German 'dioxin firm' denies illegal activity
The head of a firm at the centre of a food contamination crisis that has forced 4,700 farms to close in Germany Friday denied wrongdoing after Berlin said there were signs of illegal activity.
Siegfried Sievert, chief executive officer of Harles und Jentzsch, suspected of delivering fats intended for industrial use to animal feed producers, told Spiegel television: "We did not use any fats that were not permitted."
He said he did not know where the high levels of dioxins originated. "We are conducting tests, we are working closely with the authorities. We have been taken completely unawares," he added.
Earlier Friday, a spokesman for Agriculture Minister Ilse Aigner told a regular news conference: "The first indications point to a high level of illegal activity."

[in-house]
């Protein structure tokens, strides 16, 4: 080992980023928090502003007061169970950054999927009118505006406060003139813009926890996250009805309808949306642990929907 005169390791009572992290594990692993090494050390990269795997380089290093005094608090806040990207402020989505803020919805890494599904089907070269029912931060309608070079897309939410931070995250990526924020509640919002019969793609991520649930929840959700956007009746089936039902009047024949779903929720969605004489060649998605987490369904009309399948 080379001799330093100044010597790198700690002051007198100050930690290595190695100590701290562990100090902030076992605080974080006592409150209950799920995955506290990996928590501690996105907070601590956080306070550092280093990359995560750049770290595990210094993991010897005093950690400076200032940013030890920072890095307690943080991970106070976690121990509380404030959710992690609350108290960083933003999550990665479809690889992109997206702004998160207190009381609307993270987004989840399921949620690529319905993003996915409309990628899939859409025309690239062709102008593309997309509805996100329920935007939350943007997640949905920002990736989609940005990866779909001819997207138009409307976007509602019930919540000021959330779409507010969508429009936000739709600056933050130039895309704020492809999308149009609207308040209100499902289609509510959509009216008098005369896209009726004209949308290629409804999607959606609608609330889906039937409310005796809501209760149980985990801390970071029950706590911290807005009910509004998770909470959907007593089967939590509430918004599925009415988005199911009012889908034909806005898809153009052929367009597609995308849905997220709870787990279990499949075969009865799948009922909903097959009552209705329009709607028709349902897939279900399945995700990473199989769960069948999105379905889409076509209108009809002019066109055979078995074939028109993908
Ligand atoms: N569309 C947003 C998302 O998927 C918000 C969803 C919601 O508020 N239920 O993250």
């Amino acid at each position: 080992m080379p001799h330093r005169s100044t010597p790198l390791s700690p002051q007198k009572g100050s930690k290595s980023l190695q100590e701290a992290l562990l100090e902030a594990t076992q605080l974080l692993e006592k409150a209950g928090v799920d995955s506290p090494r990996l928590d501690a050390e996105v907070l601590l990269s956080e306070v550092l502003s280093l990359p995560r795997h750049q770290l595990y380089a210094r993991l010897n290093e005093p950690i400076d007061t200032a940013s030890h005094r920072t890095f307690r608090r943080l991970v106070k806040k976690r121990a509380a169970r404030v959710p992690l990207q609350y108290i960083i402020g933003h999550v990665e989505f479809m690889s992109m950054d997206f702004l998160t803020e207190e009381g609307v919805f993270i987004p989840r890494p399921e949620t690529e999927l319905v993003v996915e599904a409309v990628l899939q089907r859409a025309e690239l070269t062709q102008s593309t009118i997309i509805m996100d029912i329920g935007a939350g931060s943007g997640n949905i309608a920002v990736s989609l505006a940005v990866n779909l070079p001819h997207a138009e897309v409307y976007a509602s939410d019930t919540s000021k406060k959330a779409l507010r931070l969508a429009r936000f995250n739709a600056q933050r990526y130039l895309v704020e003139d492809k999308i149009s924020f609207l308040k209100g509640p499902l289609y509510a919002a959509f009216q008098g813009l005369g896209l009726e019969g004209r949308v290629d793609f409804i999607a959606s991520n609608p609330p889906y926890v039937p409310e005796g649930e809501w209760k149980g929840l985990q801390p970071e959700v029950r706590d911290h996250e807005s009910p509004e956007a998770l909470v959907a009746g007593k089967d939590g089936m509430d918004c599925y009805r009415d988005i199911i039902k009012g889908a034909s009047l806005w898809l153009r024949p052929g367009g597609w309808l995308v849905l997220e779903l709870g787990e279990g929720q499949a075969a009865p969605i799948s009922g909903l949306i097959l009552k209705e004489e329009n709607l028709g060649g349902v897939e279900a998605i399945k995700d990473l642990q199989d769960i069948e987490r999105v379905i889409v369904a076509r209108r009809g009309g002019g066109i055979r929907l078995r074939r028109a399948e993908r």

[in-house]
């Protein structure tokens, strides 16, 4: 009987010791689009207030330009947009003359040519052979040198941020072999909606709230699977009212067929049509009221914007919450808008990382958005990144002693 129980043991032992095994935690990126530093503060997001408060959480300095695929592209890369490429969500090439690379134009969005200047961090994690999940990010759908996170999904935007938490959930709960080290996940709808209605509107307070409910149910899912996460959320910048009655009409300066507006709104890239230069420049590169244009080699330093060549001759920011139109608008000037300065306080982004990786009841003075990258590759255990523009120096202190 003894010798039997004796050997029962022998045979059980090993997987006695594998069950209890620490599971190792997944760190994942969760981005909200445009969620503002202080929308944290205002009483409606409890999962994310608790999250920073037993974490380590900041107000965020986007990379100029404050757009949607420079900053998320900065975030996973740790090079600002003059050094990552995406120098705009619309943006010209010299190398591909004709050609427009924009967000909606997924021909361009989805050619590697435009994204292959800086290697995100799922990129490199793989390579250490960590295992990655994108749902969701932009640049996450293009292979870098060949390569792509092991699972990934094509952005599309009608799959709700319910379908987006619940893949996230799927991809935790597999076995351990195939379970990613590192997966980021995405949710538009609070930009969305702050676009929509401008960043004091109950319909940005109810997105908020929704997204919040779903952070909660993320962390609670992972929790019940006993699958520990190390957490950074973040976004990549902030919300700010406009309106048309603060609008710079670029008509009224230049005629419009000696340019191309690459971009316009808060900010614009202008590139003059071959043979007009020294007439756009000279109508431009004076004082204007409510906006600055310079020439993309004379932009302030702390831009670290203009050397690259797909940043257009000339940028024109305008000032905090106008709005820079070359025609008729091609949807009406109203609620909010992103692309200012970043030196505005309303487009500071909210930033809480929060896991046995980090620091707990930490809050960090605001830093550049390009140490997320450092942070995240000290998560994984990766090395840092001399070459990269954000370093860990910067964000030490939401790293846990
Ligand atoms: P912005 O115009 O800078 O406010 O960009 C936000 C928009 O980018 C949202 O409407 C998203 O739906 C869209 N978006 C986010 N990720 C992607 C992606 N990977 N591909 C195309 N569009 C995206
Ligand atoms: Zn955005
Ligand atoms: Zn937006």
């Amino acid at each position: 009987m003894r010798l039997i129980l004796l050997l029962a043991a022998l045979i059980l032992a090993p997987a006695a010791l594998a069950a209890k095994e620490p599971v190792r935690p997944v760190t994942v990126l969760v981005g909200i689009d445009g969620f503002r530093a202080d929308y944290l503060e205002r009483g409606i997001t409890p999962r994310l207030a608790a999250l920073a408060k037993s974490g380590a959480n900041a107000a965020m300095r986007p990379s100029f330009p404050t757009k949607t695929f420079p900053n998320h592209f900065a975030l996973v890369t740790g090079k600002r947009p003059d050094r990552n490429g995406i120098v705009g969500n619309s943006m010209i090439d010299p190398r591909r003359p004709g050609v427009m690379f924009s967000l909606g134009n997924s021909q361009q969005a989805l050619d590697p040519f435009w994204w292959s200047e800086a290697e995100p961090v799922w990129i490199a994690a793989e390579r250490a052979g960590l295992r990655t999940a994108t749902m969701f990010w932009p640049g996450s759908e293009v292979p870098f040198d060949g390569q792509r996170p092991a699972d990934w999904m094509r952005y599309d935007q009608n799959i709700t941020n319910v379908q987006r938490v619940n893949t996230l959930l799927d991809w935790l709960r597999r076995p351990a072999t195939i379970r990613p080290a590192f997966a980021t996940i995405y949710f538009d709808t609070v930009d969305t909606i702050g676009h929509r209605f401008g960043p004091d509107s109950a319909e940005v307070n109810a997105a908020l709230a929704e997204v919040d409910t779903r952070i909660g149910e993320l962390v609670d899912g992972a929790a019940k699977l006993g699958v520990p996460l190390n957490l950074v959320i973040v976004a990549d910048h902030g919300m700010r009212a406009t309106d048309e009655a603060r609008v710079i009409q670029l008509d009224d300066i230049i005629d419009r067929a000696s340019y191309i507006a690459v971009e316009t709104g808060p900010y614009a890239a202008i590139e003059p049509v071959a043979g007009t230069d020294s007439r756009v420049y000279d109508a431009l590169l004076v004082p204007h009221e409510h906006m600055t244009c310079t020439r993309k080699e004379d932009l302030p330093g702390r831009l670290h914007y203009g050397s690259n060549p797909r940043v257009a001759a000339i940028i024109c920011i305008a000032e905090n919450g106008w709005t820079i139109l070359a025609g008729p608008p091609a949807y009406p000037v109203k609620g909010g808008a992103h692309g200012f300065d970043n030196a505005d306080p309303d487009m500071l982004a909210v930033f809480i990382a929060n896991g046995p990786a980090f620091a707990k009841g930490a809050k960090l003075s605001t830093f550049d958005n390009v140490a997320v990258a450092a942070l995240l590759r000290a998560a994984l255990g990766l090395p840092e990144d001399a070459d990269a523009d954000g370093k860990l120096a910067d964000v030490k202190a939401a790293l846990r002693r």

Harles und Jentzsch in the northern state of Schleswig-Holstein is alleged to have supplied up to 3,000 tonnes of contaminated fatty acids meant only for industrial use to around 25 animal feed makers.
Nearly all types of farms, especially those rearing pigs, have been affected by the closures in eight of Germany's 16 states, the agriculture ministry said. There are around 375,000 farms in Germany.
Dioxin, a by-product of burning rubbish and industrial activities, can cause miscarriages and other health problems in humans, including cancer if consumed in high levels.
Officials have insisted there is no health risk from the scandal.
© 2011 AFP